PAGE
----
The simplicity of the fact is the loudest, most damning statement imaginable, without need for added commentary: Pac-12 Network (last week) and Big Ten Network (on Monday) couldn’t be bothered to show their media-day coaching sessions live from start to finish.
The SEC has enough public-perception-based advantages as it is. Pac-12 Net and BTN have only compounded the problem last week, giving SEC fans ample (and airtight) reasons to repeat the claim they’ve made over the past several seasons:
“We simply care more about college football. We take our product more seriously. We devote more resources to it. We buy what we want more readily. We have better television coverage and production.”
It’s not a surprise at all that SEC Network is closing in on a deal with DirecTV, while Pac-12 Network will need a DirecTV-AT&T merger to have any chance at getting its product on DirecTV. It’s not just about the commissioners and their levels of skill (though that obviously matters); it’s about the power and firmness of the customer bases in each case, and what level of revenues a company such as DirecTV can demand from each.
Pac-12 Network and Big Ten Network were supposed to serve as counterbalances to the SEC’s muscle. The two specialty cable channels were supposed to show that college football could be taken just as seriously in the Midwest and West as it has long been viewed in the South. Over the past week of messy media-day madness, they have oh-so-clearly failed.
You can say that this is not a big deal in the sense that this is not a decisive moment in the fight for public perception among the power conferences in college football. To that extent, you would not be wrong.
Yet, when in-house networks can’t cover their own conferences properly, locating and identifying ESPN as the monstrous — and only — source of college football’s media problems becomes that much less tenable and realistic.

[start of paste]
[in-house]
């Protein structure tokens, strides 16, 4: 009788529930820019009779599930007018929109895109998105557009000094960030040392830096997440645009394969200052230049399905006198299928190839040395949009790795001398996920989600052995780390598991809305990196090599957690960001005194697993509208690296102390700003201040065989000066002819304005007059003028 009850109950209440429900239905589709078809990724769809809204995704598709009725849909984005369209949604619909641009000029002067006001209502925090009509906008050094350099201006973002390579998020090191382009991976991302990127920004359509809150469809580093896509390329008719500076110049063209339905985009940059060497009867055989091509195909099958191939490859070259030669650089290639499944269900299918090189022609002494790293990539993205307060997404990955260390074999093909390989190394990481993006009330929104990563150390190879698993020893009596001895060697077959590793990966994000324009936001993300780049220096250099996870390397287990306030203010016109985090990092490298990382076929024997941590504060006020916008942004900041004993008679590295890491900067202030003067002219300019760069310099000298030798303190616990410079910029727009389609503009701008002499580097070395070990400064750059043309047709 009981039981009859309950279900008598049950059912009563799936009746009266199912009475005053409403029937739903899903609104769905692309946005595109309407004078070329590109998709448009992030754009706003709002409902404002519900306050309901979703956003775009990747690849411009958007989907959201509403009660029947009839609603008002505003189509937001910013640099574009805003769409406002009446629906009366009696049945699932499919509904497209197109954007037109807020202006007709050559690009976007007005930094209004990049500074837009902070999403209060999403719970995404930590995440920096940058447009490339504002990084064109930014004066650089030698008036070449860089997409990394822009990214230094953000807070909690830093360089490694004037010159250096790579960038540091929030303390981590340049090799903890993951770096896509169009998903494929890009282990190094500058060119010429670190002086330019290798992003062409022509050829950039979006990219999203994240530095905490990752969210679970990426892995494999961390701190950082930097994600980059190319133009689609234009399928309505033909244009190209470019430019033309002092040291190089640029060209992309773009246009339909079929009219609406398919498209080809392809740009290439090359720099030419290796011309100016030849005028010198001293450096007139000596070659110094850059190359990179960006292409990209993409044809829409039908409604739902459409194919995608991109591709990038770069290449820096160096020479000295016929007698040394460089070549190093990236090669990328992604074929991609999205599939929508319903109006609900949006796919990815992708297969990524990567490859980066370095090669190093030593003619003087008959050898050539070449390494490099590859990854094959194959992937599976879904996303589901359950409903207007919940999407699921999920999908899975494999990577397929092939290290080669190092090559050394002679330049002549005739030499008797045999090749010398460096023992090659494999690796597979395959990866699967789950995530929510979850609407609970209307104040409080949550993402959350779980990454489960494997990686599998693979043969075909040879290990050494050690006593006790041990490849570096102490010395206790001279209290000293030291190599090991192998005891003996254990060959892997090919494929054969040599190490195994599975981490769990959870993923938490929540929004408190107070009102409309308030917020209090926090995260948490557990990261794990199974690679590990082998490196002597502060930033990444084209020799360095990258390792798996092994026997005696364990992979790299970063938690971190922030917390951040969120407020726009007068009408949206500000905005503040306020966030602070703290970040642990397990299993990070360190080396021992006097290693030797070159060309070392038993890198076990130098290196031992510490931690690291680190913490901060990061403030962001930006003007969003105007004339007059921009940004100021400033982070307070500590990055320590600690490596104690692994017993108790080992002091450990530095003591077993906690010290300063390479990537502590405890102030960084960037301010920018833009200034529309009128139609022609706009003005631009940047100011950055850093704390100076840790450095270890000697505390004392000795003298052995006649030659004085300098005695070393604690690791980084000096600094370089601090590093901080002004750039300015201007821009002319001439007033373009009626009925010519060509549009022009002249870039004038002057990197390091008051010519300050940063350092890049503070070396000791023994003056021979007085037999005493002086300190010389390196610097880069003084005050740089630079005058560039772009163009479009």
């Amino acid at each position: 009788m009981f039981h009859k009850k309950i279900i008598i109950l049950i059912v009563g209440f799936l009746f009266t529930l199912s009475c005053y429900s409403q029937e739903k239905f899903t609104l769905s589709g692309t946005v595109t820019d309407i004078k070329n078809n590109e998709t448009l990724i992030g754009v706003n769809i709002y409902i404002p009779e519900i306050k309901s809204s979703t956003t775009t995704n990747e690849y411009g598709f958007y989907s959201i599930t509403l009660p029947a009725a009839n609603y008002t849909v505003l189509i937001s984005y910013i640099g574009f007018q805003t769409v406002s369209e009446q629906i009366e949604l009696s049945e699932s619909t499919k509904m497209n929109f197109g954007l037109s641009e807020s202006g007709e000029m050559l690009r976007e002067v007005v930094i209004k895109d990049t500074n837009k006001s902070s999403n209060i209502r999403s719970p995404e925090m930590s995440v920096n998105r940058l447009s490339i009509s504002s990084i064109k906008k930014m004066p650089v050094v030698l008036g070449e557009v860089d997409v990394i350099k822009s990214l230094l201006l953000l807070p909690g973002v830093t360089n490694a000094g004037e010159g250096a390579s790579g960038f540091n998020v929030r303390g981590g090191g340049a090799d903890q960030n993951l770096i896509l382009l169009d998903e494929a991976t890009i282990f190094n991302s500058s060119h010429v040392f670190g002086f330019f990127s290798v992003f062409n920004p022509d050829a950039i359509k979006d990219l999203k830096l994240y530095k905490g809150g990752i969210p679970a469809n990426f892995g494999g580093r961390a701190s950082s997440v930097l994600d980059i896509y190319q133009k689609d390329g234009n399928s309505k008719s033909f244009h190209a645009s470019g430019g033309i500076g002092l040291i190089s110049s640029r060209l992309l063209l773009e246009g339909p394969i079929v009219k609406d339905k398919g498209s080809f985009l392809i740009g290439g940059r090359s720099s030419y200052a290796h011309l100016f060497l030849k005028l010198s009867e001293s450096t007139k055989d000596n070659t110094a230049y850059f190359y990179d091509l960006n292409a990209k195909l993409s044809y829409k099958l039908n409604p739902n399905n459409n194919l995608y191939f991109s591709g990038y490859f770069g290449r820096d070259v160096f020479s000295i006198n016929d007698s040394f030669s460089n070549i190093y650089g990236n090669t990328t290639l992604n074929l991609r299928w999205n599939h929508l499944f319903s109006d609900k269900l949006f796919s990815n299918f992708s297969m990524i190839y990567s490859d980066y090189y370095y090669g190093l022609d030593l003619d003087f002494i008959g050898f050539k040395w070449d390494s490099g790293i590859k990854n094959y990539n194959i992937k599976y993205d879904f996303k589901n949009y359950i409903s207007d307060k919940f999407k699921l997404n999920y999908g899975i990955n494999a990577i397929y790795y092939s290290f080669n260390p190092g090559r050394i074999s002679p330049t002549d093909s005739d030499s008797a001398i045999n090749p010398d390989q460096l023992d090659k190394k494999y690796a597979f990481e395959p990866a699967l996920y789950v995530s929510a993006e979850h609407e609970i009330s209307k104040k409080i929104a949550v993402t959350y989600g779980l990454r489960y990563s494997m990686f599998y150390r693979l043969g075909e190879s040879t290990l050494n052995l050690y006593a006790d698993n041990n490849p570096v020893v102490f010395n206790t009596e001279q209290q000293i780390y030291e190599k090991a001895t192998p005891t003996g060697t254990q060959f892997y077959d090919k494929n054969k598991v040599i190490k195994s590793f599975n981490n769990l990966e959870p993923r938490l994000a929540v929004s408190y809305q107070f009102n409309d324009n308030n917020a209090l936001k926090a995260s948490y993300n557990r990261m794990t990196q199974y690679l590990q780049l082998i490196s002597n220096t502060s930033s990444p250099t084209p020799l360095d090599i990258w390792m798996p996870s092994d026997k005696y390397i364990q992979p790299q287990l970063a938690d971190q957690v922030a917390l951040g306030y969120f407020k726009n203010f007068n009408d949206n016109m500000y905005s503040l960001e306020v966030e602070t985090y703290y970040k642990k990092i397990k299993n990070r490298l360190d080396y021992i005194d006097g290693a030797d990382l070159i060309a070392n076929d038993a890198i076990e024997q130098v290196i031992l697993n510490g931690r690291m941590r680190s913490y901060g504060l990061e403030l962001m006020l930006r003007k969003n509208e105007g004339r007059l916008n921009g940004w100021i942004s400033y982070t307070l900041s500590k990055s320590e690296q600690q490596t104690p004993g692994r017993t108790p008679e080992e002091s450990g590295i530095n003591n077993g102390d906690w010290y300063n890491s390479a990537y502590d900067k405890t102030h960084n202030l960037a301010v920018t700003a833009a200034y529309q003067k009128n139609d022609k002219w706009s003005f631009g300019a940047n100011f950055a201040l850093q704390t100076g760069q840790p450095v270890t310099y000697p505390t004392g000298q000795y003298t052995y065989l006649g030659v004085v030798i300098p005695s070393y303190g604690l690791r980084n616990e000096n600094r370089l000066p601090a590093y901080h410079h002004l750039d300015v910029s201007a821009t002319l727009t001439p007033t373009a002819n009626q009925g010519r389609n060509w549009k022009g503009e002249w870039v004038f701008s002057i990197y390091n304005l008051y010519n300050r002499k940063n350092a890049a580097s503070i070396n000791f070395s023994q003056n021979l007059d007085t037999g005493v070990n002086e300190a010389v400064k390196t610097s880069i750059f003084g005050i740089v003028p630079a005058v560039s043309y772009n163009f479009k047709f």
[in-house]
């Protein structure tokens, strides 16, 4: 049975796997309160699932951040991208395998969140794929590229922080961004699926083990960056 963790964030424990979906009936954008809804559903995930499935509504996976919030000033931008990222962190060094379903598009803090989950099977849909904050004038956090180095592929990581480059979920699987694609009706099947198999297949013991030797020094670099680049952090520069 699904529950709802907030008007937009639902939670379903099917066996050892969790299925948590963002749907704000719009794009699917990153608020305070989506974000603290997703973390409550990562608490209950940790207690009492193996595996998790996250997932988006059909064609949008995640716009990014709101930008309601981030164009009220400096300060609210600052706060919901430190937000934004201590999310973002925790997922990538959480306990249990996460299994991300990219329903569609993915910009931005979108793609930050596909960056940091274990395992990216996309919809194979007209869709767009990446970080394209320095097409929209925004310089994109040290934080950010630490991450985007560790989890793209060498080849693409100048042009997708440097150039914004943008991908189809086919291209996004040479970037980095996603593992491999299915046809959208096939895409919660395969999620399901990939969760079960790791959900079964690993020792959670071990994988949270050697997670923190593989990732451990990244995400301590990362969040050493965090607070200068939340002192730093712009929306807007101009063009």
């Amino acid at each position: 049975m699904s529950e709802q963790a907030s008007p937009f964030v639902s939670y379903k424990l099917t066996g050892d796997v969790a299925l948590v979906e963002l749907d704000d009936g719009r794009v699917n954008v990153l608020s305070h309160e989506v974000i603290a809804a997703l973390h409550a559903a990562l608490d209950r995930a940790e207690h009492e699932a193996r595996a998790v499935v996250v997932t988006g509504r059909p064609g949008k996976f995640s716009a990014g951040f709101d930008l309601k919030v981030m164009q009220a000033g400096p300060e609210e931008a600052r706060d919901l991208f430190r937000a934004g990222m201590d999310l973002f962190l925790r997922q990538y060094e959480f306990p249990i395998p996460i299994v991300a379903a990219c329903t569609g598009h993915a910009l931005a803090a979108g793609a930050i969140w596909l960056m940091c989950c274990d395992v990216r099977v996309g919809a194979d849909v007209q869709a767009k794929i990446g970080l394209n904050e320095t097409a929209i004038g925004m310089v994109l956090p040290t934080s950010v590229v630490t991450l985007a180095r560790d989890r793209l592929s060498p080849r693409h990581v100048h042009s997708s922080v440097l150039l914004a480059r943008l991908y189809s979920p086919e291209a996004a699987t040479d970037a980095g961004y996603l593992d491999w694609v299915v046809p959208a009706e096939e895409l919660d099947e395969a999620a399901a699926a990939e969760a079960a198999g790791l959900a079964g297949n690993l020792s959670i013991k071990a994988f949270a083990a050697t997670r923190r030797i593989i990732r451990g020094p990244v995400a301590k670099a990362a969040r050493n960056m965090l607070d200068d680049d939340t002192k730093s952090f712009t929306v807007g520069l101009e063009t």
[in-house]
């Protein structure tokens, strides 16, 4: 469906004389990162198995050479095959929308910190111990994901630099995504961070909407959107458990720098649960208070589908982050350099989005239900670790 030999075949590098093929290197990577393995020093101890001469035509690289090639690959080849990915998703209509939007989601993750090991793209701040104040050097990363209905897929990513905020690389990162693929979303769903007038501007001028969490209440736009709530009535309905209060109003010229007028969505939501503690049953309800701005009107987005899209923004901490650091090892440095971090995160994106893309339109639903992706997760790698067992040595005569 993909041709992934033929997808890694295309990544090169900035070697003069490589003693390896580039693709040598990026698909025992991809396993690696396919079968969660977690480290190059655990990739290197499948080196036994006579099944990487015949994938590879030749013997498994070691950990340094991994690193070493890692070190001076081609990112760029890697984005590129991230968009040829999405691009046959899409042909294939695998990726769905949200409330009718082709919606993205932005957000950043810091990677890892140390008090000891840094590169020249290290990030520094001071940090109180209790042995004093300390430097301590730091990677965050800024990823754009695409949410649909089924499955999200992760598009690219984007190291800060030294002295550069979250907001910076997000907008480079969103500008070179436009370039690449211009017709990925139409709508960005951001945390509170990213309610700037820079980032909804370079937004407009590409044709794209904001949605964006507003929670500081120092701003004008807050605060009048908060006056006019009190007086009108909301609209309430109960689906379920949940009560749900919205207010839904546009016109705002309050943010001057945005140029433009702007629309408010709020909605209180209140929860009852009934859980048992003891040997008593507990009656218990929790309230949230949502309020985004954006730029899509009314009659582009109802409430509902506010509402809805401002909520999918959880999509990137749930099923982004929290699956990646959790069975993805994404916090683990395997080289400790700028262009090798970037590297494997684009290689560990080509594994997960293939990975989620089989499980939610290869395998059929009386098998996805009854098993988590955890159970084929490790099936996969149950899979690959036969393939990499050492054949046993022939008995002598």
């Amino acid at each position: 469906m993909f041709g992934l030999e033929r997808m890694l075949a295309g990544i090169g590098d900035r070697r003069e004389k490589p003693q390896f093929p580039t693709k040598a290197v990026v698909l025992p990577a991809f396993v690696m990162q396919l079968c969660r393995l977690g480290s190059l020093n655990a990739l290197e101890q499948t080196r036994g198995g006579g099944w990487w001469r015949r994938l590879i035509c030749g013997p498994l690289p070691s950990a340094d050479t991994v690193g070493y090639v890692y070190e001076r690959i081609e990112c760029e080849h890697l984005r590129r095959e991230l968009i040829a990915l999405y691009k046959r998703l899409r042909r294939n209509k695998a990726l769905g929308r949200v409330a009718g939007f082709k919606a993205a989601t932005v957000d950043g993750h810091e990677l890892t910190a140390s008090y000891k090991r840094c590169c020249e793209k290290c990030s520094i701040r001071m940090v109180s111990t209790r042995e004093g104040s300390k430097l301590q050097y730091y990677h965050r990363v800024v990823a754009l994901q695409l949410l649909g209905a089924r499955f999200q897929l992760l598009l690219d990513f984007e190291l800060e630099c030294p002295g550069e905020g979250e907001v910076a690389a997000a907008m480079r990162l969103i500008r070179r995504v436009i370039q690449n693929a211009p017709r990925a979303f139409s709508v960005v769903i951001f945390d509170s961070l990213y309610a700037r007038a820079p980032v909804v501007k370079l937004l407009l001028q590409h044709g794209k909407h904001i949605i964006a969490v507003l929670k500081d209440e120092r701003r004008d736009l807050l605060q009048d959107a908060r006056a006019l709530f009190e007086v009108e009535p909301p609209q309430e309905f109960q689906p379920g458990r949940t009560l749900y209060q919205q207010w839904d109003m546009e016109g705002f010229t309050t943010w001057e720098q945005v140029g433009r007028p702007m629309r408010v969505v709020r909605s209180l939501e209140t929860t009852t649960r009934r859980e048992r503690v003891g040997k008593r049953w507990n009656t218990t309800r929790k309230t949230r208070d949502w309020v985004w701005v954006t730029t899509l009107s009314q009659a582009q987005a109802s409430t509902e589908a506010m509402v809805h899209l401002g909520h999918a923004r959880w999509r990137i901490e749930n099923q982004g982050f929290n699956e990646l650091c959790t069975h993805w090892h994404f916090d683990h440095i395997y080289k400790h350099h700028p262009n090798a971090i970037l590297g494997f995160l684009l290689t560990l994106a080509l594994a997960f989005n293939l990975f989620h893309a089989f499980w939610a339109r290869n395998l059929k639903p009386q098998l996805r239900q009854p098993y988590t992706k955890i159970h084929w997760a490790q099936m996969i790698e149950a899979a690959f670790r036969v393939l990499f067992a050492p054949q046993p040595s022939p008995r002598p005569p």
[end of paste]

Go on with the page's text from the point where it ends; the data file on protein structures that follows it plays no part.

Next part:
It’s the principle of the thing.
Yes, SEC bias is real and persistent. That’s one reason the SEC enjoys not just more — but better — publicity. However, the SEC’s “hype advantage” only grows when conferences such as the Pac-12 and Big Ten can’t get sufficient coverage from their own networks. Bias, you see, isn’t just about the increase in attention devoted to one entity; it also emerges from the lack of quality attention devoted to that entity’s competitors on the other side.
Does ESPN’s weight dwarf the weight of Pac-12 Network and Big Ten Network? Of course it does. Yet, P-12 Net and BTN, by failing to offer live broadcasts of coach sessions at media days over the past week, have lost the ability to make one very specific argument to the SEC and its fans: P-12 Net and BTN offer coverage of their own conferences which is just as thorough and partisan as what the SEC receives when it convenes its own media-day event. That argument just can’t be made after this past week.
It’s the principle of the thing.
That simple sentence might not matter much on a real-world level in college sports, which really isn’t wedded to many principles other than making money. Yet, in a climate of cutthroat competition, the arguments about media treatment of conferences can no longer be viewed solely through the prism of what the SEC gets from ESPN (and also CBS). The Pac-12 and Big Ten have house-organ networks which, through their failures over the past week, have become much more a part of the problem…